REVIEW: TWELFTH NIGHT (The Rose Playhouse) ★★★
When The Great Gatsby, Titanic and Capital FM are put into a room together you get OVO’s Twelfth Night. The Rose Playhouse was home to the 1920s jazzy version of the Shakespearean comedy on board the SS Illyria.
Director Adam Nichols’ strength lies in the sheer fluidity of the Shakespearean English used. Each actor understood every word and intention, speaking as naturally as one would with modern English that it sounded natural throughout.
The group’s stylistic choices worked well, complementing its 1920s feel with Viola, Lucy Crick and Sebastian, Joshua Newman taking on the role of the ‘cruise ship dancing twins’. The performers managed to use the intimate space to their advantage, emphasising its cruise ship size.
With the likes of Britney Spears, Katy Perry and even Radiohead played by the multi-rolling jazz band, the play had a variety of music that suited every situation. You can’t have a story set on a ship without a little homage to Titanic, Celine Dion’s My Heart Will Go On played neatly on piano representing Viola’s infatuation with Orsino, played by Will Forester left the audience in hysterics.
Twelfth Night is known for its deceit, wit and hilarity, which were seen through the characters of sassy ‘Lady’ Toby, Anna Franklin, loveable loser Sir Andrew, James Douglas, cheeky Maria, Jane Withers and their band of jokers. As an ensemble, they thrived. From Lady Toby’s sensual Seven Nation Army number which left her spewing over deck, to Sir Andrews literal ‘wiggle’ to Jason Derulo’s very strange song, their use of classic slapstick humour was effortless.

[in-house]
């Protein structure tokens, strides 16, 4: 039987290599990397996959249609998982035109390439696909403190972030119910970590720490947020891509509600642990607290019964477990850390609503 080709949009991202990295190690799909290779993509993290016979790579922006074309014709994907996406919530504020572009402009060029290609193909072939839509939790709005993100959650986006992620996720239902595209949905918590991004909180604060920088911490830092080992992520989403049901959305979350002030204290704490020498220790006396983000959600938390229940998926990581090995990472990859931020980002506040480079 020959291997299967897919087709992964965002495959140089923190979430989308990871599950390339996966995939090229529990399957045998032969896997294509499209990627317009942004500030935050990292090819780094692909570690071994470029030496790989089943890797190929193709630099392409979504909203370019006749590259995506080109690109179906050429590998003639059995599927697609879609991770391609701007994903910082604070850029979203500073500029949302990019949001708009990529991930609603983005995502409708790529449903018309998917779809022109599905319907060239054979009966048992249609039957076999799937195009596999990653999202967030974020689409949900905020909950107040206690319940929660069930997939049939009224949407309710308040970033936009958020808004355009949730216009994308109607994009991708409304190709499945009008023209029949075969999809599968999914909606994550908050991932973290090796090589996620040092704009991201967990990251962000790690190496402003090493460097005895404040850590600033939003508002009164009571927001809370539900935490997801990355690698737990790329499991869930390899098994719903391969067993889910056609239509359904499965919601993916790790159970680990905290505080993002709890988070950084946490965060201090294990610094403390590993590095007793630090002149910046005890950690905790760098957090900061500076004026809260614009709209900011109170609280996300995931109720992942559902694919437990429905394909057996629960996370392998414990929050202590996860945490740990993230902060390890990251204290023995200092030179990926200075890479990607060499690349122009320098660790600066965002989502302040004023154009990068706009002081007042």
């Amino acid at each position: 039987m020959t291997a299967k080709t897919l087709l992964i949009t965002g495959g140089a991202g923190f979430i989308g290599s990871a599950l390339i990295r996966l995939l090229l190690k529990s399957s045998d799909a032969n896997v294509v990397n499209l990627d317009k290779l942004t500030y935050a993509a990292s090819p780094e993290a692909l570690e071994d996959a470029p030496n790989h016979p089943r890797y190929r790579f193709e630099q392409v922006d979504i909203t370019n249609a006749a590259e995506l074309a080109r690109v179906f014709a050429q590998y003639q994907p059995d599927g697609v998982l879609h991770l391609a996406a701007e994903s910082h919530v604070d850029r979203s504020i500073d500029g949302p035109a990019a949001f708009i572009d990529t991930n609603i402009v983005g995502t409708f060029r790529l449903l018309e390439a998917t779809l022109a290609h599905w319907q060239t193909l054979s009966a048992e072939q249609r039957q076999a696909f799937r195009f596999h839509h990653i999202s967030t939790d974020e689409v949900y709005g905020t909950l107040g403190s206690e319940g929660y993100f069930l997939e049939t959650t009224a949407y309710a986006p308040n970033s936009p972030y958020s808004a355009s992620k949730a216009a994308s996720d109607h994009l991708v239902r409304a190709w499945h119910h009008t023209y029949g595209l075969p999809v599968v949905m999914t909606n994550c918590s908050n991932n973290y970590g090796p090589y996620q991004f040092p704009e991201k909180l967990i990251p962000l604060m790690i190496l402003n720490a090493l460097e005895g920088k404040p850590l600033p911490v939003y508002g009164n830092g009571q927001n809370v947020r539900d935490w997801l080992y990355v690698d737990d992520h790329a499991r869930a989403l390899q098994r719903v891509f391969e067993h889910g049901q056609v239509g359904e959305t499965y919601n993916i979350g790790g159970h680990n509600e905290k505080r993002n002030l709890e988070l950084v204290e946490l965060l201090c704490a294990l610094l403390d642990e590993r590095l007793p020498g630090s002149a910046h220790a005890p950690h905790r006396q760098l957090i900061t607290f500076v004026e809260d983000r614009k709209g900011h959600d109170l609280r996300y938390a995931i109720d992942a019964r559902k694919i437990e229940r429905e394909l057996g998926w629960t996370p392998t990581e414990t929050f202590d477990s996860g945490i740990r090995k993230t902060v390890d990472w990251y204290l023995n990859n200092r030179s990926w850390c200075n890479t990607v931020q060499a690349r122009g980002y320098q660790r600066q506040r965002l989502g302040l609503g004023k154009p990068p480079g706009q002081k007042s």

Feste, Hannah Francis-Baker, was a personal favourite character, for a secondary character she held the audience with intervals of amazing trumpet playing, singing and hilarious facial expressions and dance moves. Her comedic rendition of Last Friday Night by Katy Perry as the ensemble partied the night away was almost unrecognisable from the bubble gum pop song we know from the charts.
Faith Turner’s Malvolia played off this ensemble, receiving a round of applause after her reaction to ‘Olivia’s’ famous letter which then led to her singing Christina Aguilera’s Beautiful in yellow cross garters .
Twelfth Night is a play that feeds off miscommunication, sending everyone in a tizzy. Viola’s solo, Toxic by Brittney Spears felt quite out of sync. The songs deliberate attempt to represent her love for Orsino was lost due to the fact we were yet to be introduced to the character until after the song had finished.
The heightened comedic scenes were so great and pantomime-esque, the slower scenes lacked as a result – when the equilibrium is restored at the end of the play it was somewhat dragged out. This jeopardised the amusement in everyone finding out the truth and what was to be a funny scene, fell a bit flat.
The original text sees Malvolio seeking revenge on everyone for doing him wrong; OVO instead opted for Malvolia’s rendition of Creep by Radiohead. The eerie nature of this song sung with only a piano and dark lighting gave the exact same effect as the original text did, if not, even more uncomfortable than using the original prose.
From stuffed monkeys to Jason Derulo, this swing version of Twelfth Night successfully brought comedy to The Rose Playhouse, yet lacked in strength and tempo in its more serious moments when establishing the storyline.
Reviewed by Aliya Siddique
Photo: Lou Morris Photography
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